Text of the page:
Monday, September 13, 2021

Trusting News founder Joy Mayer, to be at Radically Rural Sept. 22, says newsrooms must build trust or lose readers

Lack of trust in news organizations is a major challenge for journalism these days, and newsrooms must figure out how build trust with readers, listeners and viewers or lose their place in the community, says a key speaker for the Community Journalism track at next week's Radically Rural conference in Keene, New Hampshire.

"You can’t change what people think in general about journalism, but you can recognize that peoples’ suspicions about and frustrations with national journalism are often valid," longtime journalist and professor Joy Mayer. told Annika Kristiansen of the Keene Sentinel, an annual summit of rural stakeholders. It will be held online and in-person in Keene Sept. 22-23. Mayer will kick off the community journalism track at 10:30 a.m. Sept. 22.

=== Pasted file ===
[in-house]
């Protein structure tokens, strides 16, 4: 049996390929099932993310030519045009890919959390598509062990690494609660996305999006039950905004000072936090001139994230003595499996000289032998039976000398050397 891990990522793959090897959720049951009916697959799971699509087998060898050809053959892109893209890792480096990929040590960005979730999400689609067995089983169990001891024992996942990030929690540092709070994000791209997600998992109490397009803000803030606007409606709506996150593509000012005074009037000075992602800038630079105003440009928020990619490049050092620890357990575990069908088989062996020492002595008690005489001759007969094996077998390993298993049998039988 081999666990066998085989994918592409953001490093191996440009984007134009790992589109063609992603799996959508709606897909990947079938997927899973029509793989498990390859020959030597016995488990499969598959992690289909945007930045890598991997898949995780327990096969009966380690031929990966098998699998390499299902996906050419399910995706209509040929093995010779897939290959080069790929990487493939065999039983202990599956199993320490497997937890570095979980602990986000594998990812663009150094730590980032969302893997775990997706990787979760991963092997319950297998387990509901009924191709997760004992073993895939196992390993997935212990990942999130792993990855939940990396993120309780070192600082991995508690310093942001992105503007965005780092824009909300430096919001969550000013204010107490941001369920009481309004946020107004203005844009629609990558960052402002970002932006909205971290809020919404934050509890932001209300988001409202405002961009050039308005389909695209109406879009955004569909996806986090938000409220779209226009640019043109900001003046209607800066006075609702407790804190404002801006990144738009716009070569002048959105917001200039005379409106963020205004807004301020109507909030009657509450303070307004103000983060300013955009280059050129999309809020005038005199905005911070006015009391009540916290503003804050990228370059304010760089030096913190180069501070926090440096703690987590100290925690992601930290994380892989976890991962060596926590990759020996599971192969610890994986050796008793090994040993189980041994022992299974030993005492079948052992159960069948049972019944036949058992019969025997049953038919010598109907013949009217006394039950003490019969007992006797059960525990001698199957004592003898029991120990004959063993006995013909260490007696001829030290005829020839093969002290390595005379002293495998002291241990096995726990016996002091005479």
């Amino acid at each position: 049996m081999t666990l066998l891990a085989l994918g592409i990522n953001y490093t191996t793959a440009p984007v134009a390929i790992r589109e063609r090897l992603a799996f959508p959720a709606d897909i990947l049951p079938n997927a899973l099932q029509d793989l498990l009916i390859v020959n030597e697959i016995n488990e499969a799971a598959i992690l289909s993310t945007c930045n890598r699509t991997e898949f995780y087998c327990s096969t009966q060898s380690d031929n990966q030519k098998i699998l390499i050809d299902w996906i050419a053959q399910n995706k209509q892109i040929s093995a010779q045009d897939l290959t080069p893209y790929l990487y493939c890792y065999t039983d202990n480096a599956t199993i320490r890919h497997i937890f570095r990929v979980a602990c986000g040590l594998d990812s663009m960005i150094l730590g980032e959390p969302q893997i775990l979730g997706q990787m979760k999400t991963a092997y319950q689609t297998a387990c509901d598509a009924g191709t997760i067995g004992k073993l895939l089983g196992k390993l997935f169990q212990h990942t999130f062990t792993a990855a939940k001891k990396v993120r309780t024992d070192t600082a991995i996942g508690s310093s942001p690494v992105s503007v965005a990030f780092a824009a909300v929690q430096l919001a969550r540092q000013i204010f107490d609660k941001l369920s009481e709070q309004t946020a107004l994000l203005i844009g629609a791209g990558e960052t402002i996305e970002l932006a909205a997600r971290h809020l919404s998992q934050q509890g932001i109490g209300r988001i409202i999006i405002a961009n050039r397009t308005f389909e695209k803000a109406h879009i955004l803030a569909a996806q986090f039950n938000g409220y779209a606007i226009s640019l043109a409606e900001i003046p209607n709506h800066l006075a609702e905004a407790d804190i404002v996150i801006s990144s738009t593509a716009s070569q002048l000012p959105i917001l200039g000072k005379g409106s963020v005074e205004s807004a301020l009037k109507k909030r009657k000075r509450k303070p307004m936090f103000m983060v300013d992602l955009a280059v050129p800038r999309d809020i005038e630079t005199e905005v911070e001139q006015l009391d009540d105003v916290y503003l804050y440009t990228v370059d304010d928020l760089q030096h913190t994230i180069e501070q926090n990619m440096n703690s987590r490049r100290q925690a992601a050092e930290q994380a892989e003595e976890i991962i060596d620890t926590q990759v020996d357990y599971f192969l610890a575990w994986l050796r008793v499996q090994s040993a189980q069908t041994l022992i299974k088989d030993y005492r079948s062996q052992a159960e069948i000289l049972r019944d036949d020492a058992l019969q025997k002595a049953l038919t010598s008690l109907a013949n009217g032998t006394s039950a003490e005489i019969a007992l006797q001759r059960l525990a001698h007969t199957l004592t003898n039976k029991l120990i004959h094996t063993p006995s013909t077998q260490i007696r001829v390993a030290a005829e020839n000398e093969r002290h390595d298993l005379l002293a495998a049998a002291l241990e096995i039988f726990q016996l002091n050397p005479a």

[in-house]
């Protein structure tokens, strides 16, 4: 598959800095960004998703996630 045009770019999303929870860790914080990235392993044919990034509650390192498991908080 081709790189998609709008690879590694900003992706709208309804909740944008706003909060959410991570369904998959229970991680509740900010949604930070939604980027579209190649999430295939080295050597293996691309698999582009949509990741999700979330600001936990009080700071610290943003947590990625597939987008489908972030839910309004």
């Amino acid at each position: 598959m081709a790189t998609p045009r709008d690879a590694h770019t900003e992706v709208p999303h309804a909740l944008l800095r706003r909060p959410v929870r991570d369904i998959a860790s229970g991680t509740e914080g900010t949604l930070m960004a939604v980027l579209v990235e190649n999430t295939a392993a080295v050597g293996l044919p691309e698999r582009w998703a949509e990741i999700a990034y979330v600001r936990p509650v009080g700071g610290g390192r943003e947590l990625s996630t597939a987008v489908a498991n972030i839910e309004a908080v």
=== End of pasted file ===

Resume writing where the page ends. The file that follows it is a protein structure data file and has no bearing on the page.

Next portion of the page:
Meyer organized Trusting News, a collaboration of the Donald W. Reynolds Journalism Institute and the American Press Institute that seeks to increase trust between newsrooms and readers. "During her extensive years working in newsrooms and talking to her students, Mayer has watched as the narratives surrounding the media became more and more muddled in the minds of consumers across the country," Kristiansen reports. "The national political landscape and perception of national media have become increasingly polarized and tense. As a result, the burden has fallen on local journalists to take into account and be responsible for what their readers, viewers and listeners think about what journalism is."

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